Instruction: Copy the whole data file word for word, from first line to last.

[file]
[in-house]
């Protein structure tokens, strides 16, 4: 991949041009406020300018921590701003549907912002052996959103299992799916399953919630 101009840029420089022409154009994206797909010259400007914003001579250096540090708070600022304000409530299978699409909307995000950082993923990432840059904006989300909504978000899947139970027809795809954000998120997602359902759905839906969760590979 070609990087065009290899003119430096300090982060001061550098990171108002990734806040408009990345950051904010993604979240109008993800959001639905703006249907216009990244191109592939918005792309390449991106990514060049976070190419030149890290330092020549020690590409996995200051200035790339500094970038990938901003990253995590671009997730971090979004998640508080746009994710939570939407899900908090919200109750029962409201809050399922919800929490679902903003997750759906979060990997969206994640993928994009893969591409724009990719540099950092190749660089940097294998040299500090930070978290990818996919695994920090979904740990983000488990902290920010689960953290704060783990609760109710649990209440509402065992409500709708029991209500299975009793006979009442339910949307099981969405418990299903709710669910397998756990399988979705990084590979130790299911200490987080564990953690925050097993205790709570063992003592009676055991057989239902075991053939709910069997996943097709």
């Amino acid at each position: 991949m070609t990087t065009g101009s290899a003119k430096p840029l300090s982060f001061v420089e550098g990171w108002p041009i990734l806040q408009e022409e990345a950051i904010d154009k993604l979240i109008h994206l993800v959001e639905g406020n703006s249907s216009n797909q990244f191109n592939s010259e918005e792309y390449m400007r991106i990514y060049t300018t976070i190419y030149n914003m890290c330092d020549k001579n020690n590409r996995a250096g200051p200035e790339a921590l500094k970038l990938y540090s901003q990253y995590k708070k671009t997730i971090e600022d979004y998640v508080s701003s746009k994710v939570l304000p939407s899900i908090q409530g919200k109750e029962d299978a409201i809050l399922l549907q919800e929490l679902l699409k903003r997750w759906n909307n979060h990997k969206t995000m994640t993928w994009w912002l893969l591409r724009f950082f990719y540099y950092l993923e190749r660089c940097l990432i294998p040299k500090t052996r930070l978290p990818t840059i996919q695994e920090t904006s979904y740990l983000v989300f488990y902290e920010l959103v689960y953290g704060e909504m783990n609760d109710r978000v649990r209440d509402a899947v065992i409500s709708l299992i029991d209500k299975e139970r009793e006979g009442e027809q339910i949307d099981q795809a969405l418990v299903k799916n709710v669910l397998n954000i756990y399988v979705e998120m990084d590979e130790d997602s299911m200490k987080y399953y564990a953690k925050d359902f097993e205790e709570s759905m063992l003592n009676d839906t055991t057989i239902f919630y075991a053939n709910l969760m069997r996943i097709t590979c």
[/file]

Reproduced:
[in-house]
């Protein structure tokens, strides 16, 4: 991949041009406020300018921590701003549907912002052996959103299992799916399953919630 101009840029420089022409154009994206797909010259400007914003001579250096540090708070600022304000409530299978699409909307995000950082993923990432840059904006989300909504978000899947139970027809795809954000998120997602359902759905839906969760590979 070609990087065009290899003119430096300090982060001061550098990171108002990734806040408009990345950051904010993604979240109008993800959001639905703006249907216009990244191109592939918005792309390449991106990514060049976070190419030149890290330092020549020690590409996995200051200035790339500094970038990938901003990253995590671009997730971090979004998640508080746009994710939570939407899900908090919200109750029962409201809050399922919800929490679902903003997750759906979060990997969206994640993928994009893969591409724009990719540099950092190749660089940097294998040299500090930070978290990818996919695994920090979904740990983000488990902290920010689960953290704060783990609760109710649990209440509402065992409500709708029991209500299975009793006979009442339910949307099981969405418990299903709710669910397998756990399988979705990084590979130790299911200490987080564990953690925050097993205790709570063992003592009676055991057989239902075991053939709910069997996943097709």
């Amino acid at each position: 991949m070609t990087t065009g101009s290899a003119k430096p840029l300090s982060f001061v420089e550098g990171w108002p041009i990734l806040q408009e022409e990345a950051i904010d154009k993604l979240i109008h994206l993800v959001e639905g406020n703006s249907s216009n797909q990244f191109n592939s010259e918005e792309y390449m400007r991106i990514y060049t300018t976070i190419y030149n914003m890290c330092d020549k001579n020690n590409r996995a250096g200051p200035e790339a921590l500094k970038l990938y540090s901003q990253y995590k708070k671009t997730i971090e600022d979004y998640v508080s701003s746009k994710v939570l304000p939407s899900i908090q409530g919200k109750e029962d299978a409201i809050l399922l549907q919800e929490l679902l699409k903003r997750w759906n909307n979060h990997k969206t995000m994640t993928w994009w912002l893969l591409r724009f950082f990719y540099y950092l993923e190749r660089c940097l990432i294998p040299k500090t052996r930070l978290p990818t840059i996919q695994e920090t904006s979904y740990l983000v989300f488990y902290e920010l959103v689960y953290g704060e909504m783990n609760d109710r978000v649990r209440d509402a899947v065992i409500s709708l299992i029991d209500k299975e139970r009793e006979g009442e027809q339910i949307d099981q795809a969405l418990v299903k799916n709710v669910l397998n954000i756990y399988v979705e998120m990084d590979e130790d997602s299911m200490k987080y399953y564990a953690k925050d359902f097993e205790e709570s759905m063992l003592n009676d839906t055991t057989i239902f919630y075991a053939n709910l969760m069997r996943i097709t590979c």